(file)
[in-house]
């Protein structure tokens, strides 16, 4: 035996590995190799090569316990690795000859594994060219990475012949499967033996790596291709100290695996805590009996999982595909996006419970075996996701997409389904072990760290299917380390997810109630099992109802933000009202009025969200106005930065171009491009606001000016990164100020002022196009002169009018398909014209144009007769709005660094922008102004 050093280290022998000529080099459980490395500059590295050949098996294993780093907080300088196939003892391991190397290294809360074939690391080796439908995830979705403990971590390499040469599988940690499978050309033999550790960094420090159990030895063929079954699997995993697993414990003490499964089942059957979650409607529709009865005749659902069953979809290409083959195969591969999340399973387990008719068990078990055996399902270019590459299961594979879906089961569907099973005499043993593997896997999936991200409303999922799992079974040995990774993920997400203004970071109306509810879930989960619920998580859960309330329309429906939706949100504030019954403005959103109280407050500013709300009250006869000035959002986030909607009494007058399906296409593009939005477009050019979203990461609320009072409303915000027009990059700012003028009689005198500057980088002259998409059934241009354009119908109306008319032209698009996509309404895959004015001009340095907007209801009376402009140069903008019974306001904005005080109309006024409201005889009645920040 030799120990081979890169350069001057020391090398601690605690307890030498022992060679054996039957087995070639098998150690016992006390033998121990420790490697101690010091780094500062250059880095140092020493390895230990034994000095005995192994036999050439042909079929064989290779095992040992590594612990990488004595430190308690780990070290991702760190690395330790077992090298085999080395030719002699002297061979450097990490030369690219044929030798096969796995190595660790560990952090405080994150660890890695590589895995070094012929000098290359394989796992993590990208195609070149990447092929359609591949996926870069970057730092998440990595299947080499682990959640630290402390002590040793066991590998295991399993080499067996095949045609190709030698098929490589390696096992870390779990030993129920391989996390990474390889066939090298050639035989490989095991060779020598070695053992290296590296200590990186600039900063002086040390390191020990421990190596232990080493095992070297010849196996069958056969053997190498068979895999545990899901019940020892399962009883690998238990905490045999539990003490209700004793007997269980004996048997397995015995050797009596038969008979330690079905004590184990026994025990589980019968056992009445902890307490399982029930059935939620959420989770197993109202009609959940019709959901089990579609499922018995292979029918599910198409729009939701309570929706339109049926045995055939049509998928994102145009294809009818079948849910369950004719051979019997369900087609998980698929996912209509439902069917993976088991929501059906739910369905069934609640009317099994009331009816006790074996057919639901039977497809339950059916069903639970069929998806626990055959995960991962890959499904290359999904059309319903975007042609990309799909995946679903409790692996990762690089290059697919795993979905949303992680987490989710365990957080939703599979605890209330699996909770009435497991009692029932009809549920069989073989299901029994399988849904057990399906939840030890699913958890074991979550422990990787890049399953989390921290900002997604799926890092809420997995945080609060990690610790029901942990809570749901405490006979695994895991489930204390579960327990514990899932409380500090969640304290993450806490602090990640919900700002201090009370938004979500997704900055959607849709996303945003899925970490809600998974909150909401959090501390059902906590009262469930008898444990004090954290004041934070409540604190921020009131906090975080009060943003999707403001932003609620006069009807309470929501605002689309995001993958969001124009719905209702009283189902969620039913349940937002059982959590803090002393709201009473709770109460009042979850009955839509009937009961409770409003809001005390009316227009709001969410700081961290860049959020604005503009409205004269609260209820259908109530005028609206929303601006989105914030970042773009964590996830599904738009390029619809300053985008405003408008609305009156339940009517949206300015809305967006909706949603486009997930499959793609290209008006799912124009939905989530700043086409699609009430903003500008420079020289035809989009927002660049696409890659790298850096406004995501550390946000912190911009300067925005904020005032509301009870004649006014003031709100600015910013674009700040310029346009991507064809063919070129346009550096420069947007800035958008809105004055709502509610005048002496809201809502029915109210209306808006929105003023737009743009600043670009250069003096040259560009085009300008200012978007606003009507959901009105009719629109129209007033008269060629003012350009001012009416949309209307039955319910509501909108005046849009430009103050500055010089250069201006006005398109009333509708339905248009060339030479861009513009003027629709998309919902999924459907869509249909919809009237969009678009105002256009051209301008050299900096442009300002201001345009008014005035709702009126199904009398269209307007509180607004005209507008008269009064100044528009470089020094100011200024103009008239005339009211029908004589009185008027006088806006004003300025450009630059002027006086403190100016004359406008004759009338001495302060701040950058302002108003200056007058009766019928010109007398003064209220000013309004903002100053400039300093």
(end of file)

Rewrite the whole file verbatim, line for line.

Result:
[in-house]
């Protein structure tokens, strides 16, 4: 035996590995190799090569316990690795000859594994060219990475012949499967033996790596291709100290695996805590009996999982595909996006419970075996996701997409389904072990760290299917380390997810109630099992109802933000009202009025969200106005930065171009491009606001000016990164100020002022196009002169009018398909014209144009007769709005660094922008102004 050093280290022998000529080099459980490395500059590295050949098996294993780093907080300088196939003892391991190397290294809360074939690391080796439908995830979705403990971590390499040469599988940690499978050309033999550790960094420090159990030895063929079954699997995993697993414990003490499964089942059957979650409607529709009865005749659902069953979809290409083959195969591969999340399973387990008719068990078990055996399902270019590459299961594979879906089961569907099973005499043993593997896997999936991200409303999922799992079974040995990774993920997400203004970071109306509810879930989960619920998580859960309330329309429906939706949100504030019954403005959103109280407050500013709300009250006869000035959002986030909607009494007058399906296409593009939005477009050019979203990461609320009072409303915000027009990059700012003028009689005198500057980088002259998409059934241009354009119908109306008319032209698009996509309404895959004015001009340095907007209801009376402009140069903008019974306001904005005080109309006024409201005889009645920040 030799120990081979890169350069001057020391090398601690605690307890030498022992060679054996039957087995070639098998150690016992006390033998121990420790490697101690010091780094500062250059880095140092020493390895230990034994000095005995192994036999050439042909079929064989290779095992040992590594612990990488004595430190308690780990070290991702760190690395330790077992090298085999080395030719002699002297061979450097990490030369690219044929030798096969796995190595660790560990952090405080994150660890890695590589895995070094012929000098290359394989796992993590990208195609070149990447092929359609591949996926870069970057730092998440990595299947080499682990959640630290402390002590040793066991590998295991399993080499067996095949045609190709030698098929490589390696096992870390779990030993129920391989996390990474390889066939090298050639035989490989095991060779020598070695053992290296590296200590990186600039900063002086040390390191020990421990190596232990080493095992070297010849196996069958056969053997190498068979895999545990899901019940020892399962009883690998238990905490045999539990003490209700004793007997269980004996048997397995015995050797009596038969008979330690079905004590184990026994025990589980019968056992009445902890307490399982029930059935939620959420989770197993109202009609959940019709959901089990579609499922018995292979029918599910198409729009939701309570929706339109049926045995055939049509998928994102145009294809009818079948849910369950004719051979019997369900087609998980698929996912209509439902069917993976088991929501059906739910369905069934609640009317099994009331009816006790074996057919639901039977497809339950059916069903639970069929998806626990055959995960991962890959499904290359999904059309319903975007042609990309799909995946679903409790692996990762690089290059697919795993979905949303992680987490989710365990957080939703599979605890209330699996909770009435497991009692029932009809549920069989073989299901029994399988849904057990399906939840030890699913958890074991979550422990990787890049399953989390921290900002997604799926890092809420997995945080609060990690610790029901942990809570749901405490006979695994895991489930204390579960327990514990899932409380500090969640304290993450806490602090990640919900700002201090009370938004979500997704900055959607849709996303945003899925970490809600998974909150909401959090501390059902906590009262469930008898444990004090954290004041934070409540604190921020009131906090975080009060943003999707403001932003609620006069009807309470929501605002689309995001993958969001124009719905209702009283189902969620039913349940937002059982959590803090002393709201009473709770109460009042979850009955839509009937009961409770409003809001005390009316227009709001969410700081961290860049959020604005503009409205004269609260209820259908109530005028609206929303601006989105914030970042773009964590996830599904738009390029619809300053985008405003408008609305009156339940009517949206300015809305967006909706949603486009997930499959793609290209008006799912124009939905989530700043086409699609009430903003500008420079020289035809989009927002660049696409890659790298850096406004995501550390946000912190911009300067925005904020005032509301009870004649006014003031709100600015910013674009700040310029346009991507064809063919070129346009550096420069947007800035958008809105004055709502509610005048002496809201809502029915109210209306808006929105003023737009743009600043670009250069003096040259560009085009300008200012978007606003009507959901009105009719629109129209007033008269060629003012350009001012009416949309209307039955319910509501909108005046849009430009103050500055010089250069201006006005398109009333509708339905248009060339030479861009513009003027629709998309919902999924459907869509249909919809009237969009678009105002256009051209301008050299900096442009300002201001345009008014005035709702009126199904009398269209307007509180607004005209507008008269009064100044528009470089020094100011200024103009008239005339009211029908004589009185008027006088806006004003300025450009630059002027006086403190100016004359406008004759009338001495302060701040950058302002108003200056007058009766019928010109007398003064209220000013309004903002100053400039300093």